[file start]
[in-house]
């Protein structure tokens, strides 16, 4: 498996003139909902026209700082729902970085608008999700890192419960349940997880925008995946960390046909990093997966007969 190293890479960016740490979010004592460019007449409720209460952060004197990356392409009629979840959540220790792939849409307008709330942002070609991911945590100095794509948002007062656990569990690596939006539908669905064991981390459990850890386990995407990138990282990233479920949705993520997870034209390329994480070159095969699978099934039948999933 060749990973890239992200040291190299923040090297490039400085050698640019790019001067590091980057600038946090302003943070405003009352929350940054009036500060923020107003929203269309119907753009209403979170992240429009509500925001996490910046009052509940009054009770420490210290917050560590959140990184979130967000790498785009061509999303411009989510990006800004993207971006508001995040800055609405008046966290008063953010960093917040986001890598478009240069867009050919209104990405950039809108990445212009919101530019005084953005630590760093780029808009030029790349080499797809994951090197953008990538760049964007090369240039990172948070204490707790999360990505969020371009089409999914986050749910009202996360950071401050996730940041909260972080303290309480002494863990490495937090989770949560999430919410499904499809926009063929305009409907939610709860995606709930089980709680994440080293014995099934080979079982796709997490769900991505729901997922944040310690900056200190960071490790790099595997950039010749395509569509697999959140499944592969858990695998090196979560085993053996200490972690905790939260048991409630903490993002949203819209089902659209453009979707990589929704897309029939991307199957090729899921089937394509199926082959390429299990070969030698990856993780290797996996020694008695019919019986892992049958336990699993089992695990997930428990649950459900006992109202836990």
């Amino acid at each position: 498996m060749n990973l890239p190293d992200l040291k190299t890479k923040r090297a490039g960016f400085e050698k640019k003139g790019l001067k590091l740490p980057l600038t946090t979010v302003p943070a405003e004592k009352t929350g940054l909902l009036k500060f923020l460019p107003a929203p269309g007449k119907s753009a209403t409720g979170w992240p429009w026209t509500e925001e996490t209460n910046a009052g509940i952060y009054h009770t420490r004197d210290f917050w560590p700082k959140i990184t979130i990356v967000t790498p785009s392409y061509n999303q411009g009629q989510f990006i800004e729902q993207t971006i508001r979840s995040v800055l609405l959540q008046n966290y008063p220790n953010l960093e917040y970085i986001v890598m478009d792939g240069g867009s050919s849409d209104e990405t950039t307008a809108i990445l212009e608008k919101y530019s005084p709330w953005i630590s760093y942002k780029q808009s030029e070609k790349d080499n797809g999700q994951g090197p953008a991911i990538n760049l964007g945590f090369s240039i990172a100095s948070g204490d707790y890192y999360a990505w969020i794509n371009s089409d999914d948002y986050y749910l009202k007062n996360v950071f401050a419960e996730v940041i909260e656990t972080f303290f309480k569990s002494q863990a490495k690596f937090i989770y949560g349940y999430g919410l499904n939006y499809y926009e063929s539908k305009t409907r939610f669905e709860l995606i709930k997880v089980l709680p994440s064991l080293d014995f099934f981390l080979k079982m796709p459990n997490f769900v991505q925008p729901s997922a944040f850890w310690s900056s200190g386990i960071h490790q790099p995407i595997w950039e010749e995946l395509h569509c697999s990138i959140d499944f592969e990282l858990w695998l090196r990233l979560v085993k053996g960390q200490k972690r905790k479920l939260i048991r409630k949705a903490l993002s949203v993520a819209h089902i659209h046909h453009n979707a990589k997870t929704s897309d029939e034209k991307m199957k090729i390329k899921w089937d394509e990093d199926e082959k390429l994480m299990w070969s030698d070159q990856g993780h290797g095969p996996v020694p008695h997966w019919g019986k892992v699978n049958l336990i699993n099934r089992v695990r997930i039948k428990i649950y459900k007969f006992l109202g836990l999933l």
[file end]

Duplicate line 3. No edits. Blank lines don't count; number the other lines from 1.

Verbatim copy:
């Amino acid at each position: 498996m060749n990973l890239p190293d992200l040291k190299t890479k923040r090297a490039g960016f400085e050698k640019k003139g790019l001067k590091l740490p980057l600038t946090t979010v302003p943070a405003e004592k009352t929350g940054l909902l009036k500060f923020l460019p107003a929203p269309g007449k119907s753009a209403t409720g979170w992240p429009w026209t509500e925001e996490t209460n910046a009052g509940i952060y009054h009770t420490r004197d210290f917050w560590p700082k959140i990184t979130i990356v967000t790498p785009s392409y061509n999303q411009g009629q989510f990006i800004e729902q993207t971006i508001r979840s995040v800055l609405l959540q008046n966290y008063p220790n953010l960093e917040y970085i986001v890598m478009d792939g240069g867009s050919s849409d209104e990405t950039t307008a809108i990445l212009e608008k919101y530019s005084p709330w953005i630590s760093y942002k780029q808009s030029e070609k790349d080499n797809g999700q994951g090197p953008a991911i990538n760049l964007g945590f090369s240039i990172a100095s948070g204490d707790y890192y999360a990505w969020i794509n371009s089409d999914d948002y986050y749910l009202k007062n996360v950071f401050a419960e996730v940041i909260e656990t972080f303290f309480k569990s002494q863990a490495k690596f937090i989770y949560g349940y999430g919410l499904n939006y499809y926009e063929s539908k305009t409907r939610f669905e709860l995606i709930k997880v089980l709680p994440s064991l080293d014995f099934f981390l080979k079982m796709p459990n997490f769900v991505q925008p729901s997922a944040f850890w310690s900056s200190g386990i960071h490790q790099p995407i595997w950039e010749e995946l395509h569509c697999s990138i959140d499944f592969e990282l858990w695998l090196r990233l979560v085993k053996g960390q200490k972690r905790k479920l939260i048991r409630k949705a903490l993002s949203v993520a819209h089902i659209h046909h453009n979707a990589k997870t929704s897309d029939e034209k991307m199957k090729i390329k899921w089937d394509e990093d199926e082959k390429l994480m299990w070969s030698d070159q990856g993780h290797g095969p996996v020694p008695h997966w019919g019986k892992v699978n049958l336990i699993n099934r089992v695990r997930i039948k428990i649950y459900k007969f006992l109202g836990l999933l």